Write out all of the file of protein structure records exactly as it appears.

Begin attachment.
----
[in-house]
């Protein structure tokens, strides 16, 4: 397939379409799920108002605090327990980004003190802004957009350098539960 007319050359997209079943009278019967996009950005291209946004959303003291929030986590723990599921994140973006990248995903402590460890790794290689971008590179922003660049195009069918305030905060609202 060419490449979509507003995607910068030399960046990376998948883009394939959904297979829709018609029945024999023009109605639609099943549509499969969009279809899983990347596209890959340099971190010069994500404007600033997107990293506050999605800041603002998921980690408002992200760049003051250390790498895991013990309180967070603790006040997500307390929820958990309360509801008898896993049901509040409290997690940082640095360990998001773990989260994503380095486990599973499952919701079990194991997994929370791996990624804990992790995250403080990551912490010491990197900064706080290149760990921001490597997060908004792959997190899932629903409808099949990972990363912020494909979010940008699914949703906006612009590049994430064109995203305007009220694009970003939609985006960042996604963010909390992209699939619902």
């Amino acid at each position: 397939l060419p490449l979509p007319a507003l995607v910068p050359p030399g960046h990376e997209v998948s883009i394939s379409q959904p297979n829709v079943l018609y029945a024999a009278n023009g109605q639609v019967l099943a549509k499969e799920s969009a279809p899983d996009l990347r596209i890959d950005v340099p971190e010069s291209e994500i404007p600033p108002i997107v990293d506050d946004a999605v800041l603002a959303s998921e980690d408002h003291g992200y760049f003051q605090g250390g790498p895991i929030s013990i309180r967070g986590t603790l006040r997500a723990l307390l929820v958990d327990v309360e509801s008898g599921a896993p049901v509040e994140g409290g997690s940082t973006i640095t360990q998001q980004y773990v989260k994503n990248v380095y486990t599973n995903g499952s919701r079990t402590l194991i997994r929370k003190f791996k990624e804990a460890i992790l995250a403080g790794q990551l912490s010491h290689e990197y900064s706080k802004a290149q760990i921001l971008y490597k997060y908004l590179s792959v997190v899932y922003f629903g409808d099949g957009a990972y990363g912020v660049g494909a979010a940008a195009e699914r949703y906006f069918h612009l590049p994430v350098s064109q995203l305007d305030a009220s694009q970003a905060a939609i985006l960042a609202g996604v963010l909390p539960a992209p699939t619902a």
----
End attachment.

[in-house]
């Protein structure tokens, strides 16, 4: 397939379409799920108002605090327990980004003190802004957009350098539960 007319050359997209079943009278019967996009950005291209946004959303003291929030986590723990599921994140973006990248995903402590460890790794290689971008590179922003660049195009069918305030905060609202 060419490449979509507003995607910068030399960046990376998948883009394939959904297979829709018609029945024999023009109605639609099943549509499969969009279809899983990347596209890959340099971190010069994500404007600033997107990293506050999605800041603002998921980690408002992200760049003051250390790498895991013990309180967070603790006040997500307390929820958990309360509801008898896993049901509040409290997690940082640095360990998001773990989260994503380095486990599973499952919701079990194991997994929370791996990624804990992790995250403080990551912490010491990197900064706080290149760990921001490597997060908004792959997190899932629903409808099949990972990363912020494909979010940008699914949703906006612009590049994430064109995203305007009220694009970003939609985006960042996604963010909390992209699939619902």
């Amino acid at each position: 397939l060419p490449l979509p007319a507003l995607v910068p050359p030399g960046h990376e997209v998948s883009i394939s379409q959904p297979n829709v079943l018609y029945a024999a009278n023009g109605q639609v019967l099943a549509k499969e799920s969009a279809p899983d996009l990347r596209i890959d950005v340099p971190e010069s291209e994500i404007p600033p108002i997107v990293d506050d946004a999605v800041l603002a959303s998921e980690d408002h003291g992200y760049f003051q605090g250390g790498p895991i929030s013990i309180r967070g986590t603790l006040r997500a723990l307390l929820v958990d327990v309360e509801s008898g599921a896993p049901v509040e994140g409290g997690s940082t973006i640095t360990q998001q980004y773990v989260k994503n990248v380095y486990t599973n995903g499952s919701r079990t402590l194991i997994r929370k003190f791996k990624e804990a460890i992790l995250a403080g790794q990551l912490s010491h290689e990197y900064s706080k802004a290149q760990i921001l971008y490597k997060y908004l590179s792959v997190v899932y922003f629903g409808d099949g957009a990972y990363g912020v660049g494909a979010a940008a195009e699914r949703y906006f069918h612009l590049p994430v350098s064109q995203l305007d305030a009220s694009q970003a905060a939609i985006l960042a609202g996604v963010l909390p539960a992209p699939t619902a």